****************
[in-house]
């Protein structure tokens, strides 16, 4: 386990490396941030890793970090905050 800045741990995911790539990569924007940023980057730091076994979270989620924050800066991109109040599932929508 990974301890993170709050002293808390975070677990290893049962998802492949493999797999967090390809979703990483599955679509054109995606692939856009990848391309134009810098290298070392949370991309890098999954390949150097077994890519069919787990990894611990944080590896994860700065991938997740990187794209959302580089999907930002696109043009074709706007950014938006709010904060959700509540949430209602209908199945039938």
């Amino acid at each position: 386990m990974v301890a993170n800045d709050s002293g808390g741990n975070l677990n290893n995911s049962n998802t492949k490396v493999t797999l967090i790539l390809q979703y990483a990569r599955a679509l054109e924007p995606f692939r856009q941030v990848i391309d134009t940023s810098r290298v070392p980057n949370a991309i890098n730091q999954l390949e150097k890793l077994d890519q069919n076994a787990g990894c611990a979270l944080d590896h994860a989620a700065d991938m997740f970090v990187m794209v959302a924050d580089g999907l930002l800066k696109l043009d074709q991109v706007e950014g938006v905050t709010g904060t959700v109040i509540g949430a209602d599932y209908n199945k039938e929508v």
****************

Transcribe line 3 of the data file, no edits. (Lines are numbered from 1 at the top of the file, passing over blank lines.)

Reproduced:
């Amino acid at each position: 386990m990974v301890a993170n800045d709050s002293g808390g741990n975070l677990n290893n995911s049962n998802t492949k490396v493999t797999l967090i790539l390809q979703y990483a990569r599955a679509l054109e924007p995606f692939r856009q941030v990848i391309d134009t940023s810098r290298v070392p980057n949370a991309i890098n730091q999954l390949e150097k890793l077994d890519q069919n076994a787990g990894c611990a979270l944080d590896h994860a989620a700065d991938m997740f970090v990187m794209v959302a924050d580089g999907l930002l800066k696109l043009d074709q991109v706007e950014g938006v905050t709010g904060t959700v109040i509540g949430a209602d599932y209908n199945k039938e929508v």